Rafael Bush said he braced himself for the wrath of a million Saints fans the moment he signed an offer sheet to join the Atlanta Falcons, loathed in and around New Orleans for nearly half a century.
However, he hopes even the most ardent Who Dats eventually grasp his reasons for doing so.
The Falcons came to Bush with an opportunity to be a starting safety. They pitched him a contract that could be worth up to $3.1 million more than what the Saints had initially put on the table. And they were giving him the chance to play in a city where he has a number of close relatives, one that is no more than three hours from his hometown of Williston, S.C.
“I understand it’s a rivalry and it’s the Saints,” Bush said Monday. “But ... people have to understand this is a business. It’s never personal. Players are looking out for the well-being of their families.”
Bush’s remarks followed the conclusion of a drama that gripped Saints fans for the previous four days and ended with the revelation that the ascending player would stay in New Orleans and not defect to the enemy.
The beginnings of the saga trace to March, when the Saints handed Bush (a restricted free agent) a one-year, $1.4 million minimum tender that would secure the team the right to match any contract offers he considered from other organizations.
Bush, though, didn’t immediately sign the tender, betting some teams might want to whip up a more lucrative offer than the Saints’ deal. He was right: Multiple teams contacted his agent, William Brian Anderson, about possibly landing his services.
“I was like, ‘Maybe teams may bite, maybe they’re looking for a decent player to play in their defense,’” said Bush, who declined to identify any organizations beyond Atlanta.
But only one club sent an offer sheet. The Falcons were searching for someone to replace Thomas DeCoud, their starting safety from 2009 until his release in March.
Slated to be No. 3 on the Saints’ pecking order at safety below Jairus Byrd (a recent free-agent acquisition whose 22 career interceptions are the most among players at his position since entering the NFL in 2009) and Kenny Vaccaro (a 2013 first-round pick whose rookie campaign was phenomenal), Bush slapped his signature Thursday on the offer sheet worth up to $4.5 million over two years.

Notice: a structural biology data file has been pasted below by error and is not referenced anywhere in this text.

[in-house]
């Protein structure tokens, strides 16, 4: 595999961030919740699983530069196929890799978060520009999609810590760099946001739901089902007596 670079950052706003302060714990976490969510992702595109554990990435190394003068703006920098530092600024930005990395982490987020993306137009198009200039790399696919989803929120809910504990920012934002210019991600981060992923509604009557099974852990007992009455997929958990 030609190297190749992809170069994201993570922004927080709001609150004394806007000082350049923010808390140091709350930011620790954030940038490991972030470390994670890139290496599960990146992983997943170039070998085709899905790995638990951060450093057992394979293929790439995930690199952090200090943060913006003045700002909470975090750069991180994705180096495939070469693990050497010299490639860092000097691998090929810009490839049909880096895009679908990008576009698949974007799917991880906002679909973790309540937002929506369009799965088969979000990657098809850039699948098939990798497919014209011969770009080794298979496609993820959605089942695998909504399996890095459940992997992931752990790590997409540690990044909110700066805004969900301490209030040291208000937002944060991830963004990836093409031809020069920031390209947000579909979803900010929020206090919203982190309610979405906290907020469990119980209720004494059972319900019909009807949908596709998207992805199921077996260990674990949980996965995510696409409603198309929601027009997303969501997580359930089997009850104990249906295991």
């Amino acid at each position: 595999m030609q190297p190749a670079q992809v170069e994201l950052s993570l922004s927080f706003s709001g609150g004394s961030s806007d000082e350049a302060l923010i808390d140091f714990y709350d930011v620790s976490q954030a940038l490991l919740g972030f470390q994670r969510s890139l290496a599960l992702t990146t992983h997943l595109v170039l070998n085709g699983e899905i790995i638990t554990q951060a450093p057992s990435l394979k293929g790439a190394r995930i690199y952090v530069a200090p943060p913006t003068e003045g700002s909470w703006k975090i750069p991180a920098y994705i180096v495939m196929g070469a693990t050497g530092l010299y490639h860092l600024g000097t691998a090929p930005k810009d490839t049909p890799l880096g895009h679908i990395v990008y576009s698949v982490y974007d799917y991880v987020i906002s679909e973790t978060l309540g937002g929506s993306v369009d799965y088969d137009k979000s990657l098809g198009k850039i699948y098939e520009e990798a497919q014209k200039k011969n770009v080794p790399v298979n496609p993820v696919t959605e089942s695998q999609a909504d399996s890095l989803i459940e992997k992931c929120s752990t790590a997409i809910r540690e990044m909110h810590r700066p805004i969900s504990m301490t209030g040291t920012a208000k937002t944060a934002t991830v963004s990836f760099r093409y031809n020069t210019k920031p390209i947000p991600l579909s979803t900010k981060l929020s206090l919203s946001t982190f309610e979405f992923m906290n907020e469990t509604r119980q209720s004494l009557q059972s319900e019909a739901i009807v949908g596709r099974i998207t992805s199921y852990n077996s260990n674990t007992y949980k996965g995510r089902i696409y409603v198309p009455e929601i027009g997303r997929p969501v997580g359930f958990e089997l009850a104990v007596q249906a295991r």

That gave the Saints until Tuesday to either match or let him leave with no compensation.
The more prominent billing in Atlanta wasn’t Bush’s sole motivation, though he felt ready for it. In his second year with the Saints and third on an active roster in the NFL, Bush in 2013 was credited by the Saints with 45 tackles (29 solo), six pass break-ups, a forced fumble and a fumble recovery over 13 games and six starts.
He tacked on four special-teams stops as the Saints, whose defense was ranked No. 4 overall and second against the pass, won 12 of their 18 games and made it to the divisional round of the NFC playoffs.
Bush handled an increased workload well early in the season when safeties Malcolm Jenkins and Roman Harper (neither of whom are on the team anymore) were injured. The analytics website Pro Football Focus gave Bush the 24th-highest grade among NFL safeties in 2013 and rated him as the Saints’ best player at the position.
What motivated him as well was the prospect of earning more money to care for an Atlanta-native wife he recently married and his 1-year-old daughter.
“We all want to be able to provide for our families,” said Bush, whose NFL career began as an undrafted free agent and practice-squad member of the Falcons in 2010. “We all want an opportunity to start.”
Some Saints fans empathized and expressed their support via Twitter. But other die-hards could not have cared less and called him an ungrateful traitor.
Bush went back and forth with his online detractors for about an hour Saturday, telling them he didn’t understand the hostility when he hadn’t yet gone anywhere.
Two days later, it became clear he’d remain with the Saints because the team exercised its right of first refusal and matched Atlanta’s offer.
Bush on Monday was already over the spat.
“They’re 100 percent behind their team, (and) I realize how much hate they have for the Falcons,” Bush said about those with whom he argued. “I can honestly say this fan base is the best by far, and I understood we were going to have a couple of people upset.”
He also wasn’t stressed that Byrd and Vaccaro are expected to see most of the action at safety in New Orleans. In 2013, the first year the Saints defense was under the command of coordinator Rob Ryan, New Orleans routinely deployed three-safety sets, and it still excited him to line up in those formations alongside players as distinguished as Byrd and Vaccaro.
“I understand those guys are the starters and rightfully so,” said Bush, who added he was thrilled about the thought of learning from Champ Bailey, a legendary veteran defensive back the Saints reached terms with on a free-agent deal Friday. “We are going to push each other, compete every day, and we are all going to make ourselves better.”
Above all else, Bush on Monday was thankful the offer sheet imbroglio was over so he could concentrate on working out, studying film and preparing himself to man the role Ryan, coach Sean Payton and defensive backs boss Wesley McGriff need him to.
“It’s done and it’s over with,” Bush said. “Now the focus is winning football games.”